Justice Delayed is Justice Denied

Nineteen years, a fourteen year old girl molested, a top cop involved and the end verdict- six months of imprisonment and a meager sum of 1000 Rupees.  However, the accused in this case got away on bail by paying a few thousands, hereby making a mockery of the justice.  The Justice in India has yet again chosen the nasty path by humbly succumbing to the rich and the powerful.  Has the verdict not shamed the entire nation?

Ruchika Girhotra, a fourteen year old budding tennis player was molested in 1990 by the then Inspector General of Police, Shambhu Pratap Singh Rathore, in Haryana, India.  A tenth class student at the Sacred Heart School for girls in Chandigarh, Ruchika along with her friend Aradhana Prakash enrolled as a trainee at the Haryana Lawn Tennis Association (HLTA) for which Rathore was the founding President.   It was during one of the practice sessions, Rathore molested Ruchika in his garage.  Both Ruchika and Aradhana’s parents lodged a formal complaint against Rathore.

Rathore, making use of his power and authority tried to scuttle the investigation by many not so legal means.  He even influenced the school authorities to expel Ruchika.  Such was his clout in the political circles.  On September 20th, 1990, two weeks after the investigation indicted Rathore, the school expelled Ruchika on the grounds of non-payment fees.  Ridiculous as it sounds, but it was true, non-payment of fees led to Ruchika’s expulsion.  However, the truth was the school expelled Ruchika only to avoid embarrassment to Priyanjali, Rathore’s daughter who was Ruchika’s classmate.

After her expulsion, Ruchika mostly confined indoors and even when she went out Rathore’s henchmen followed her and abused her.  Rathore even filed false cases of theft, murder and civil defamation against Ruchika’s father, her younger sibling Ashu and also on Aradhana Prakash and her parents.

However, Ruchika lost the last straw of patience, when on September 23rd 1993; police picked her 13-year-old brother Ashu from a market place near his house on the charges of stealing almost a dozen cars.  Rathore also had him paraded in the neighborhood with his hands cuffed and also beat him black and blue in front of Ruchika asking her to withdraw the complaint.  Unable to bear this humiliation any further, Ruchika committed suicide on December 28th 1993 by consuming poison.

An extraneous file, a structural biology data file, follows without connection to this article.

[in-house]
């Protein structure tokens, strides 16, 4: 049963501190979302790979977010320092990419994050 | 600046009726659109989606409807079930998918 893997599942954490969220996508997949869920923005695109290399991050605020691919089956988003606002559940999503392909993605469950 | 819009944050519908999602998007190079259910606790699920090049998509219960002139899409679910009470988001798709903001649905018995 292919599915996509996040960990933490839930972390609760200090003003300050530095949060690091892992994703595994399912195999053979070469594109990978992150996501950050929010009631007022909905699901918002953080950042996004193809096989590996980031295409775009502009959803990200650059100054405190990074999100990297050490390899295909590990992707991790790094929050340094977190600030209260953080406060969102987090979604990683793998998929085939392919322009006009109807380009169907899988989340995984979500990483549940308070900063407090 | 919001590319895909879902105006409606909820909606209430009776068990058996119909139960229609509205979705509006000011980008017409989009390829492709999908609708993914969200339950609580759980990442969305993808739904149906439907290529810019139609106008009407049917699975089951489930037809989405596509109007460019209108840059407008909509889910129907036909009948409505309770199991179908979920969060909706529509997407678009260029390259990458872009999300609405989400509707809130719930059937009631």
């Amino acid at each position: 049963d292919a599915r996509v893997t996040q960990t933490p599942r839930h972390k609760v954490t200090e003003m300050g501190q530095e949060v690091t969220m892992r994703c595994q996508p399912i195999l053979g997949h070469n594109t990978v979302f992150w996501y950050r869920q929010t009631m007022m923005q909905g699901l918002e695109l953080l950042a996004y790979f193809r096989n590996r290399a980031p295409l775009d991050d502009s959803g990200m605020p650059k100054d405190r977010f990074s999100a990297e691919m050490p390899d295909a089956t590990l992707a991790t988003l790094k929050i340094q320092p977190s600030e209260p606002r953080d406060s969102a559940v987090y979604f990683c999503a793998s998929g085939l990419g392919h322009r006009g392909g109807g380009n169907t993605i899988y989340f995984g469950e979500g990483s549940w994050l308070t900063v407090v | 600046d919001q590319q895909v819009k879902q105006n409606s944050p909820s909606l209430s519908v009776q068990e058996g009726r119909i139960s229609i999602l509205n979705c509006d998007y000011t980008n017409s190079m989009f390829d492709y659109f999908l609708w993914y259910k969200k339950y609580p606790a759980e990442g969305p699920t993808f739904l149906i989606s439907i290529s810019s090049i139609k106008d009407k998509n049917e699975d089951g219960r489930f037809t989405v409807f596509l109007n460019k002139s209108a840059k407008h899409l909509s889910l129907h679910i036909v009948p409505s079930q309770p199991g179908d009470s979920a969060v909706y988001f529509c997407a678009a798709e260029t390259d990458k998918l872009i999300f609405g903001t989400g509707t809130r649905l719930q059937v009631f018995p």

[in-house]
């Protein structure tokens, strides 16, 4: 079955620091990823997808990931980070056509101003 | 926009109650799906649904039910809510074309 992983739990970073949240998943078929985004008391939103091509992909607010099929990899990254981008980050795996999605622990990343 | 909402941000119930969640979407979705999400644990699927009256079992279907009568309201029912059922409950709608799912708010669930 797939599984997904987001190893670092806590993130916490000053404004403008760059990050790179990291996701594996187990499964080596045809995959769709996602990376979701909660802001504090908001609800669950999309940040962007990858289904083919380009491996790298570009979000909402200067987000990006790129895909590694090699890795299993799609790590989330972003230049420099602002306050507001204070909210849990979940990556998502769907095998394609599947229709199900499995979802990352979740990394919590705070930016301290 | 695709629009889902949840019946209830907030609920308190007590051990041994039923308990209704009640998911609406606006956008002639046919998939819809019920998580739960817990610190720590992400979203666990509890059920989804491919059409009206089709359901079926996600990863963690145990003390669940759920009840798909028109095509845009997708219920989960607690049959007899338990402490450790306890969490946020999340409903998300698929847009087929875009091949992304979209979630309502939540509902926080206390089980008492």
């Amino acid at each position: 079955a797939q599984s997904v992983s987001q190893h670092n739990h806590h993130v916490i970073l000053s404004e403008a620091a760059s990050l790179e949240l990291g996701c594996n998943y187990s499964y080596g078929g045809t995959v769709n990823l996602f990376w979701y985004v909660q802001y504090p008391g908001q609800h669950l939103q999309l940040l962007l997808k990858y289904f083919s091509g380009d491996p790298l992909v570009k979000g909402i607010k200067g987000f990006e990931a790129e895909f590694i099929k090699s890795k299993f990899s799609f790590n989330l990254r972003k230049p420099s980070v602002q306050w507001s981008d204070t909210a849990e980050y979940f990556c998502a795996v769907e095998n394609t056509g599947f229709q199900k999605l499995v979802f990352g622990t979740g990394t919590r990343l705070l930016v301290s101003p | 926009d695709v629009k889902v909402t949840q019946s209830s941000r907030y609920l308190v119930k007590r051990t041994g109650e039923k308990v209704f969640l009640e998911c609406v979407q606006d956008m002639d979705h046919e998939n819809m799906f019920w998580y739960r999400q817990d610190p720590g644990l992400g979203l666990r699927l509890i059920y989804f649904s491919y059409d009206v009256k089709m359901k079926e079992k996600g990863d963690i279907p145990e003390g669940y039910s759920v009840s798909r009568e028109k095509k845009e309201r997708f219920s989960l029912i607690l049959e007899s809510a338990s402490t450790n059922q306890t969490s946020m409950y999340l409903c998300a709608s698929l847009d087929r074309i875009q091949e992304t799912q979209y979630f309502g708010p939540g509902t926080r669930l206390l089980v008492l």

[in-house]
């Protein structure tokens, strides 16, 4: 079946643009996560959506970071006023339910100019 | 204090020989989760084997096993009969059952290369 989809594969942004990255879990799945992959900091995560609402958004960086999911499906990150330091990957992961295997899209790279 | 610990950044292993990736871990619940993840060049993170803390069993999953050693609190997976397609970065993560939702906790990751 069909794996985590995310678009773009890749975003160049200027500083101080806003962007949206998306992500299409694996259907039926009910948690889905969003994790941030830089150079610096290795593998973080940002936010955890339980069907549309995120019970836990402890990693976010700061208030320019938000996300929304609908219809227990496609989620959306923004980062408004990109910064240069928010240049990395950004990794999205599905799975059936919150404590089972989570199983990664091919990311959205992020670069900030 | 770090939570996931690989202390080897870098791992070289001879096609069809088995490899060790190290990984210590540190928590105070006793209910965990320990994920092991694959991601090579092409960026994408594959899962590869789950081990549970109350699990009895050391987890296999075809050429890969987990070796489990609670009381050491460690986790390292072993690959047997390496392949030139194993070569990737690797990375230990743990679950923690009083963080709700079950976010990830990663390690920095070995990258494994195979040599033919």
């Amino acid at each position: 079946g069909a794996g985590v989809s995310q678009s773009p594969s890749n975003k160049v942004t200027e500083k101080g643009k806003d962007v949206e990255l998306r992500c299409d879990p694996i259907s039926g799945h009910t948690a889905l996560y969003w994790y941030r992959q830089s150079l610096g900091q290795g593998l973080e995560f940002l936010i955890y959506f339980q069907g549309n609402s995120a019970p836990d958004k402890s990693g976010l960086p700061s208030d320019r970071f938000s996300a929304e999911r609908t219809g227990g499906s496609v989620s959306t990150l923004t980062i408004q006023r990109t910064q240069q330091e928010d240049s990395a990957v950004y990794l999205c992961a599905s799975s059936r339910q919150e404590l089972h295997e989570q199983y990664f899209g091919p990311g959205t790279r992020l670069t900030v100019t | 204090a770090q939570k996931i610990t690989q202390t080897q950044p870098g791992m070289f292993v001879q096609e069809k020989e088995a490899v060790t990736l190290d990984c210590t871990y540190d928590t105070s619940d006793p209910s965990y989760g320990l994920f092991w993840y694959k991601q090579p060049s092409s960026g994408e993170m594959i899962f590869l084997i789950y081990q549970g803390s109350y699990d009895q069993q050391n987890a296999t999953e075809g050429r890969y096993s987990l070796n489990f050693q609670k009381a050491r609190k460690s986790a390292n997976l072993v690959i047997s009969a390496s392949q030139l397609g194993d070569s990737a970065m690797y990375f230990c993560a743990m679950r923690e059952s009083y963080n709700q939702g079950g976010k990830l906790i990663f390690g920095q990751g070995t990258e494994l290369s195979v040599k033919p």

Failure at every step so far did not deter Aradhana’s father and he made every possible attempt to get a copy of the inquiry report on Rathore and eventually he succeeded in obtaining a copy in 1997.

On August 21st 1998, the Punjab and Haryana High court directed the Central Bureau of Investigation (CBI) to conduct an inquiry expeditiously, preferably within six months but it was almost a year before CBI could file a chargesheet.  On November 16th 2000, the CBI filed a chargesheet against Rathore.

Nineteen years, 40 adjournments and 400 hearings later, all Rathore got was six months of imprisonment and a 1000 Rupees fine.   However, he obtained bail within 10 minutes of the verdict after furnishing a bail bond of 10,000 Rupees.  This seriously demonstrates a miscarriage of the Indian judicial system.  Apart from the verdict, what outraged the public is Rathore’s beaming smiles as he was exiting the court with not an iota of remorse showing up on his face.  The worst part is cases like Ruchika’s are stunningly common in India.  A nineteen year delay is nothing short of shame for a country which rules by law.  In fact it is just not a delay of the justice but rather murder of the justice itself.